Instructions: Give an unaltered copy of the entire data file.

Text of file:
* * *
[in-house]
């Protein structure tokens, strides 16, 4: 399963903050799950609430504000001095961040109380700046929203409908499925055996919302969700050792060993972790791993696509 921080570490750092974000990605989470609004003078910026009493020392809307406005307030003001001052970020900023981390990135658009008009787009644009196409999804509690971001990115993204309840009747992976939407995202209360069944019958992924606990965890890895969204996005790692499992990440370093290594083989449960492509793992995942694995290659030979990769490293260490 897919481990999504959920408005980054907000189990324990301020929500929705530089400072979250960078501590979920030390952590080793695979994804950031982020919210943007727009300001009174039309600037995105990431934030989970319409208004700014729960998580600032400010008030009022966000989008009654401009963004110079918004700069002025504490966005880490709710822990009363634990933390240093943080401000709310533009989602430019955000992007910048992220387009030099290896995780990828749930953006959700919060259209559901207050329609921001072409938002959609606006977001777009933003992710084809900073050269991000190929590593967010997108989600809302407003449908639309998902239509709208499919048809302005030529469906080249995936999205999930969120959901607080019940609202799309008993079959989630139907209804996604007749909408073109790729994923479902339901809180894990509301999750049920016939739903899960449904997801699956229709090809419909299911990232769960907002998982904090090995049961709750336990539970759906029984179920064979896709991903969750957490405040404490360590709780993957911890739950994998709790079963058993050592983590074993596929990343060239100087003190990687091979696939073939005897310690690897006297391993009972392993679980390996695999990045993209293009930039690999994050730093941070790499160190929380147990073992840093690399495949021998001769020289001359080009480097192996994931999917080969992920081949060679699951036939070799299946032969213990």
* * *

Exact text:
[in-house]
């Protein structure tokens, strides 16, 4: 399963903050799950609430504000001095961040109380700046929203409908499925055996919302969700050792060993972790791993696509 921080570490750092974000990605989470609004003078910026009493020392809307406005307030003001001052970020900023981390990135658009008009787009644009196409999804509690971001990115993204309840009747992976939407995202209360069944019958992924606990965890890895969204996005790692499992990440370093290594083989449960492509793992995942694995290659030979990769490293260490 897919481990999504959920408005980054907000189990324990301020929500929705530089400072979250960078501590979920030390952590080793695979994804950031982020919210943007727009300001009174039309600037995105990431934030989970319409208004700014729960998580600032400010008030009022966000989008009654401009963004110079918004700069002025504490966005880490709710822990009363634990933390240093943080401000709310533009989602430019955000992007910048992220387009030099290896995780990828749930953006959700919060259209559901207050329609921001072409938002959609606006977001777009933003992710084809900073050269991000190929590593967010997108989600809302407003449908639309998902239509709208499919048809302005030529469906080249995936999205999930969120959901607080019940609202799309008993079959989630139907209804996604007749909408073109790729994923479902339901809180894990509301999750049920016939739903899960449904997801699956229709090809419909299911990232769960907002998982904090090995049961709750336990539970759906029984179920064979896709991903969750957490405040404490360590709780993957911890739950994998709790079963058993050592983590074993596929990343060239100087003190990687091979696939073939005897310690690897006297391993009972392993679980390996695999990045993209293009930039690999994050730093941070790499160190929380147990073992840093690399495949021998001769020289001359080009480097192996994931999917080969992920081949060679699951036939070799299946032969213990």